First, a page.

This article is about the author and activist. For the cannabis strain, see Jack Herer (cannabis).

Jack Herer (June 18, 1939 – April 15, 2010) was an American cannabis activist and the author of The Emperor Wears No Clothes, a book which has been used in efforts to decriminalize cannabis.

A former Goldwater Republican, Herer was a pro-cannabis (marijuana) and hemp activist. He wrote two books, the aforementioned The Emperor Wears No Clothes and Grass. There has also been a documentary made about his life called, The Emperor of Hemp. He believed that the cannabis sativa plant should be decriminalized because it has been shown to be a renewable source of fuel, food, and medicine, and can be grown in virtually any part of the world, and that the U.S. government deliberately hides the proof of this.

A specific strain of cannabis[1] has been named after Jack Herer in honor of his work. This strain has won several awards, including the 7th High Times Cannabis Cup. Jack Herer was also inducted into the Counterculture Hall of Fame at the 16th Cannabis Cup in recognition of his first book.[2]

Herer ran for United States President twice, in 1988 (1,949 votes) and 1992 (3,875 votes) as the Grassroots Party candidate.

In July 2000, Herer suffered a minor heart attack and a major stroke, resulting in difficulties speaking and moving the right side of his body.[3] Herer mostly recovered, and claimed in May 2004 that treatment with the amanita muscaria, a psychoactive mushroom was the "secret".[4]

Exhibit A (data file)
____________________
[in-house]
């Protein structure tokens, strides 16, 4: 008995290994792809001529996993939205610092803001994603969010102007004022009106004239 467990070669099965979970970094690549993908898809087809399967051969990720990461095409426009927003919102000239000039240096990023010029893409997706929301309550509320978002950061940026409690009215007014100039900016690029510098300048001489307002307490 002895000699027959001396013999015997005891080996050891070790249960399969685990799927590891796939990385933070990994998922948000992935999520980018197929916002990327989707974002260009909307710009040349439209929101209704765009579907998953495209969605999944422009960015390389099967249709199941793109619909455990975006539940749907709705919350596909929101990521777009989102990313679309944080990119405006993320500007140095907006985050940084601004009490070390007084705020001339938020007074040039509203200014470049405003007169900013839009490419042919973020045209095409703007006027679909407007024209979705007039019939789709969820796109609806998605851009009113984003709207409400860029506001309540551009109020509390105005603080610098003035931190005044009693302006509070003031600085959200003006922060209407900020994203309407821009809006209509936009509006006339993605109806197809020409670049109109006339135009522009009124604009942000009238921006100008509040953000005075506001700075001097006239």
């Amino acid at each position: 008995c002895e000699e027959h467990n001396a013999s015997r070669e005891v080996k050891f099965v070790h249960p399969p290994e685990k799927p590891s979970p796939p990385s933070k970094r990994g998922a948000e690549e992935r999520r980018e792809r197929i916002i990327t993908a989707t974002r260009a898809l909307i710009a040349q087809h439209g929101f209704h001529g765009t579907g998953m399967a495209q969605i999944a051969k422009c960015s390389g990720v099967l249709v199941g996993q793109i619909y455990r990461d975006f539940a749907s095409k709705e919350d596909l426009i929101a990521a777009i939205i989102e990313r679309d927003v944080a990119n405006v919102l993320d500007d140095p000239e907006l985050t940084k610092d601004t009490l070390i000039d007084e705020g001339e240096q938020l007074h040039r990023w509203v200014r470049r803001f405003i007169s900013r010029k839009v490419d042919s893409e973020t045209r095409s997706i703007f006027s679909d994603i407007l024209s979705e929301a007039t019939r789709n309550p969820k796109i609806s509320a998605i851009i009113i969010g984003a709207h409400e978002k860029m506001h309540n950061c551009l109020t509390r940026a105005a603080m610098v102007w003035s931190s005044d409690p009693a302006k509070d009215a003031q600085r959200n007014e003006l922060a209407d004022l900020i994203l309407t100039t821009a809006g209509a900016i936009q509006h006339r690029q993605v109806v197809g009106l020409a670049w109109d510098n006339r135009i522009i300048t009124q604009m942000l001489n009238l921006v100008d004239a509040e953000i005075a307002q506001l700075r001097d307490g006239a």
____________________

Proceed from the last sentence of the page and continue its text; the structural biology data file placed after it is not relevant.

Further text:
On September 12, 2009 Herer suffered another heart attack while backstage at the Hempstalk Festival in Portland, Oregon.[5] He spent nearly a month in critical condition in a Portland hospital, including several days in a medically induced coma. He was discharged to another facility on October 13, 2009. Paul Stanford of The Hemp and Cannabis Foundation said "He is waking up and gazing appropriately when someone is talking... but he is not really communicating in any way."[6] He died aged 70 on April 15, 2010 in Eugene, Oregon, from complications related to the September 2009 heart attack.[7] Herer was buried at the Eden Memorial Park Cemetery in Mission Hills, California.

This page uses some content from Wikipedia. See this Wikipedia article: Jack Herer. The list of authors there can be seen in the page history there. As with the Cannabis Wiki, the text of Wikipedia is available under the Creative Commons Attribution-Share Alike License.


  1. "Jack Herer", Sensi Seeds
  2. "History of the Cup", Steven Hager, High Times Cannabis Cup, 23 September 2004.
  3. "Jack Herer suffers heart attack", Pete Brady, Cannabis Culture Magazine , 20 July 2000
  4. "An Afternoon With Jack Herer", Sean Luse, The Free Press, 23 May 2004
  5. [1]
  6. "Jack Herer Strives To Recover As The Fight For Hemp Goes On", Bonnie King, Salem-news.com , 13 October 2009
  7. "The Hemperor, Jack Herer has Died", Bonnie King, Salem-news.com , 15 April 2010

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